In a highly eventful mentoring year, protégé Tom Shoval was invited to watch post-production work on Alejandro G. Iñárritu’s masterpiece, Birdman, and was present when his mentor received three Academy Awards for his film at the 2015 Oscars. Iñárritu invited Shoval to witness the filming of his new feature film, The Revenant, in the Canadian Rockies. The young director was almost overwhelmed by his mentor’s generosity in terms of the access he was given, which included a visit to the famous studios founded by George Lucas in San Francisco.
Tom Shoval, whose debut feature, Youth (2013), won Best Film at the Jerusalem Film Festival, has been fascinated by film since an early and bewildering encounter with the work of Ingmar Bergman. He hopes his mentoring year with acclaimed Mexican film-maker Alejandro G. Iñárritu will help him understand, among other things, how to achieve a sense of universality in his films.
Growing up in the 1980s in a middle-class suburb of Tel Aviv, I think I had a fairly normal upbringing, and cinema was a very big part of it. My father was crazy about film, and when I was very young he used to take me to see everything with him. When the scenes were too grown up, he would touch me on the arm and I would have to look down.
When I was seven years old, my parents left me alone in the house one day, and there was this really high shelf where they kept the videos that I wasn’t allowed to watch. I managed to climb up and get one. I thought it was going to be something erotic or violent, but when it started, it was this really weird film that was in a language that I had never heard in my life, and with these mediaeval people in black and white. A really frightening film, it was so strong I couldn’t take my eyes from the screen. And then the film ended and I cried. I didn’t know why, but I knew from that moment that I wanted to make films. It wasn’t until years later that I found out that it was Ingmar Bergman’s The Seventh Seal. The way that film enters people’s consciousness is a kind of miracle, a kind of gift to humanity.
A style of my own
Even though I began playing with cameras from a very early age, when I went to the Sam Spiegel Film & Television School after I got out of the army, I realized that I didn’t know anything. It was at the school that I really started to develop a style of my own, and to decide what it was that I wanted to do with film.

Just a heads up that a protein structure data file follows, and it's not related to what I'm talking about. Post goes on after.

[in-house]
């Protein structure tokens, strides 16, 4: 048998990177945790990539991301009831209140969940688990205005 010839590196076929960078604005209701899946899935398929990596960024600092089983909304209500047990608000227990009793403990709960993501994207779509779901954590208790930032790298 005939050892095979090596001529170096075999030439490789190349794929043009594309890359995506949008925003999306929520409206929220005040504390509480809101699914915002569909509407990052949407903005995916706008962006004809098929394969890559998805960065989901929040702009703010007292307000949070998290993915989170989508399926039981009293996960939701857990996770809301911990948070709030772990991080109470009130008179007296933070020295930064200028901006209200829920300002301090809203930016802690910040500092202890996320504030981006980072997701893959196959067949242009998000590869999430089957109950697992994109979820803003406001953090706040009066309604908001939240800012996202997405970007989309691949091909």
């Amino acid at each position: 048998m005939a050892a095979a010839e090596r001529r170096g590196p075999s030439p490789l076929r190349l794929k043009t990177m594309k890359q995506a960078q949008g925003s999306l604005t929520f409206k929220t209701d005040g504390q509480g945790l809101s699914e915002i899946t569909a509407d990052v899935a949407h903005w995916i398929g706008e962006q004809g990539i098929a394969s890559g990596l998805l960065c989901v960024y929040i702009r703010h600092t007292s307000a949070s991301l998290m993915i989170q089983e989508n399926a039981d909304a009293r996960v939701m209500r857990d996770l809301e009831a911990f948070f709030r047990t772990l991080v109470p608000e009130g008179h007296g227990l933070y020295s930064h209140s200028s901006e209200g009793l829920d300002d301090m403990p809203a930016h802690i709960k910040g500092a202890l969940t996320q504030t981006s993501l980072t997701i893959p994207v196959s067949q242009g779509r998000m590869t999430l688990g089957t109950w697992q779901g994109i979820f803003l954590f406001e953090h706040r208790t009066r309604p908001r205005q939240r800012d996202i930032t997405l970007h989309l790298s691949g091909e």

I love films that seem to come out of deep personal experience, but go beyond being just personal – films like Pialat’s L’enfance nue, or Iñárritu’s Amores Perros. My creativity comes from the traumatic experience of my father losing his job and what that did to the family. That experience feeds into a lot of my work, including Shred of Hope, which was my graduation project at film school, and Youth, my first feature. But even though the starting point is a very personal experience, through the language of cinema, it becomes universal. I love moral complexity and ambiguity in film. I deliberately set out to explore what it means to be good in Youth, where the protagonists want to do a good thing but end up doing something bad.
Issues of goodness
I want to have an audience. I don’t want to make films that nobody wants to see, but, at the same time, I want to make films that are different, that have something new to say. One of the things I admire about Alejandro is his ability to do this, and I hope that my year as his protégé will give me some opportunities to see how he works. I am very excited about being able to talk to him about the project that I am currently working on, which also deals with the issue of goodness, and of doing good.
I still can’t really believe that this door has opened for me. I had the same feeling of unreality when we met in Los Angeles. We were having dinner in this restaurant and I kept seeing the scene from the other side of the room. I couldn’t really believe that I was there.
March 2016 Alejandro G. Iñárritu has become one of three people to win Best Director in consecutive years.
December 2015 The closing ceremony honouring the mentors and protégés of 2014–2015 capped off a brilliant Rolex Arts Weekend.